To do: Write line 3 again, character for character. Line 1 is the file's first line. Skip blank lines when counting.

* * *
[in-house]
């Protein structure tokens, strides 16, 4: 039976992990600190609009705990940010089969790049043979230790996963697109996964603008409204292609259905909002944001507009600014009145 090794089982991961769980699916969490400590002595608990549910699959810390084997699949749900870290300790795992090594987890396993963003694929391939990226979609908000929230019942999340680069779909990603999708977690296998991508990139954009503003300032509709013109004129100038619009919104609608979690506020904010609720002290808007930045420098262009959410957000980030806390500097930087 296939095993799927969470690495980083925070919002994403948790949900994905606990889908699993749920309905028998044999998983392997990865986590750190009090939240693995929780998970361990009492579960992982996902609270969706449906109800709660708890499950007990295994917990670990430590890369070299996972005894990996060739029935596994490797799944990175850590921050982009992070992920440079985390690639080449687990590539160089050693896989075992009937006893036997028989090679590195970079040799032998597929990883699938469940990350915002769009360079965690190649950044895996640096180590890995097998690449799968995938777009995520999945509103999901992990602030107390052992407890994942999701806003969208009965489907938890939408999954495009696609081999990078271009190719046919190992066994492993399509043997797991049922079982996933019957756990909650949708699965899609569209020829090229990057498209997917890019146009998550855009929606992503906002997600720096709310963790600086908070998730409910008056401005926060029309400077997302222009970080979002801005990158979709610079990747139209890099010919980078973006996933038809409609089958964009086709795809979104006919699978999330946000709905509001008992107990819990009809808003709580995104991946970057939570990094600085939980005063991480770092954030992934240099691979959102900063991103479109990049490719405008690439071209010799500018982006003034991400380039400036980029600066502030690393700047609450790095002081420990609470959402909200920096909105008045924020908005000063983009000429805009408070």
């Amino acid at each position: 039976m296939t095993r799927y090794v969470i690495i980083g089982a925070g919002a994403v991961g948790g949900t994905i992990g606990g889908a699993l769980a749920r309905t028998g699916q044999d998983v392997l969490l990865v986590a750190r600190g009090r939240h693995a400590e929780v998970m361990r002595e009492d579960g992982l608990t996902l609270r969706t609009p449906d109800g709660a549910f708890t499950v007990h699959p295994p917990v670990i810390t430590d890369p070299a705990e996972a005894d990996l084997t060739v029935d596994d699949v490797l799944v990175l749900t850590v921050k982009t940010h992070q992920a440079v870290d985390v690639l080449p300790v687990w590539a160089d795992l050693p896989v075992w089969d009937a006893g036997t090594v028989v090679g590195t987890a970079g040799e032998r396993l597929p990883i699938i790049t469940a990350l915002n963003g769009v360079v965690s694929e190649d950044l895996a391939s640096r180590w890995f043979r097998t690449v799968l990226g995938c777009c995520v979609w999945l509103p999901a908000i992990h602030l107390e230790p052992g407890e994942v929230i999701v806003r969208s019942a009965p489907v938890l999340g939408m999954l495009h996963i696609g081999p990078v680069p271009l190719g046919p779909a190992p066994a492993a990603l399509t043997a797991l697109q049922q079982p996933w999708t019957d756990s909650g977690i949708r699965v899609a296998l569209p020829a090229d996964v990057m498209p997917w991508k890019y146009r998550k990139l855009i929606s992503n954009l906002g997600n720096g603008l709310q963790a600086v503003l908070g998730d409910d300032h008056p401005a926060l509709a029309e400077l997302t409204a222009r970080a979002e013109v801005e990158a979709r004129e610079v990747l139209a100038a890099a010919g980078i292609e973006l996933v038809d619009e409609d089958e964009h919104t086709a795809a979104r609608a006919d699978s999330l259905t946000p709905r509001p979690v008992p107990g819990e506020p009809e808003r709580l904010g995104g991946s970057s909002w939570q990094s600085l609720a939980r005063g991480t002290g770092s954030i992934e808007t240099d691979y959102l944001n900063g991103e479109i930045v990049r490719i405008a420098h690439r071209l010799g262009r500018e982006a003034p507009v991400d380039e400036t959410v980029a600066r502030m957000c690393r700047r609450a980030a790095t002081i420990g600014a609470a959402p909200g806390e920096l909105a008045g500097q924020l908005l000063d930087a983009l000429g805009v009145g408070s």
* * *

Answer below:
């Amino acid at each position: 039976m296939t095993r799927y090794v969470i690495i980083g089982a925070g919002a994403v991961g948790g949900t994905i992990g606990g889908a699993l769980a749920r309905t028998g699916q044999d998983v392997l969490l990865v986590a750190r600190g009090r939240h693995a400590e929780v998970m361990r002595e009492d579960g992982l608990t996902l609270r969706t609009p449906d109800g709660a549910f708890t499950v007990h699959p295994p917990v670990i810390t430590d890369p070299a705990e996972a005894d990996l084997t060739v029935d596994d699949v490797l799944v990175l749900t850590v921050k982009t940010h992070q992920a440079v870290d985390v690639l080449p300790v687990w590539a160089d795992l050693p896989v075992w089969d009937a006893g036997t090594v028989v090679g590195t987890a970079g040799e032998r396993l597929p990883i699938i790049t469940a990350l915002n963003g769009v360079v965690s694929e190649d950044l895996a391939s640096r180590w890995f043979r097998t690449v799968l990226g995938c777009c995520v979609w999945l509103p999901a908000i992990h602030l107390e230790p052992g407890e994942v929230i999701v806003r969208s019942a009965p489907v938890l999340g939408m999954l495009h996963i696609g081999p990078v680069p271009l190719g046919p779909a190992p066994a492993a990603l399509t043997a797991l697109q049922q079982p996933w999708t019957d756990s909650g977690i949708r699965v899609a296998l569209p020829a090229d996964v990057m498209p997917w991508k890019y146009r998550k990139l855009i929606s992503n954009l906002g997600n720096g603008l709310q963790a600086v503003l908070g998730d409910d300032h008056p401005a926060l509709a029309e400077l997302t409204a222009r970080a979002e013109v801005e990158a979709r004129e610079v990747l139209a100038a890099a010919g980078i292609e973006l996933v038809d619009e409609d089958e964009h919104t086709a795809a979104r609608a006919d699978s999330l259905t946000p709905r509001p979690v008992p107990g819990e506020p009809e808003r709580l904010g995104g991946s970057s909002w939570q990094s600085l609720a939980r005063g991480t002290g770092s954030i992934e808007t240099d691979y959102l944001n900063g991103e479109i930045v990049r490719i405008a420098h690439r071209l010799g262009r500018e982006a003034p507009v991400d380039e400036t959410v980029a600066r502030m957000c690393r700047r609450a980030a790095t002081i420990g600014a609470a959402p909200g806390e920096l909105a008045g500097q924020l908005l000063d930087a983009l000429g805009v009145g408070s």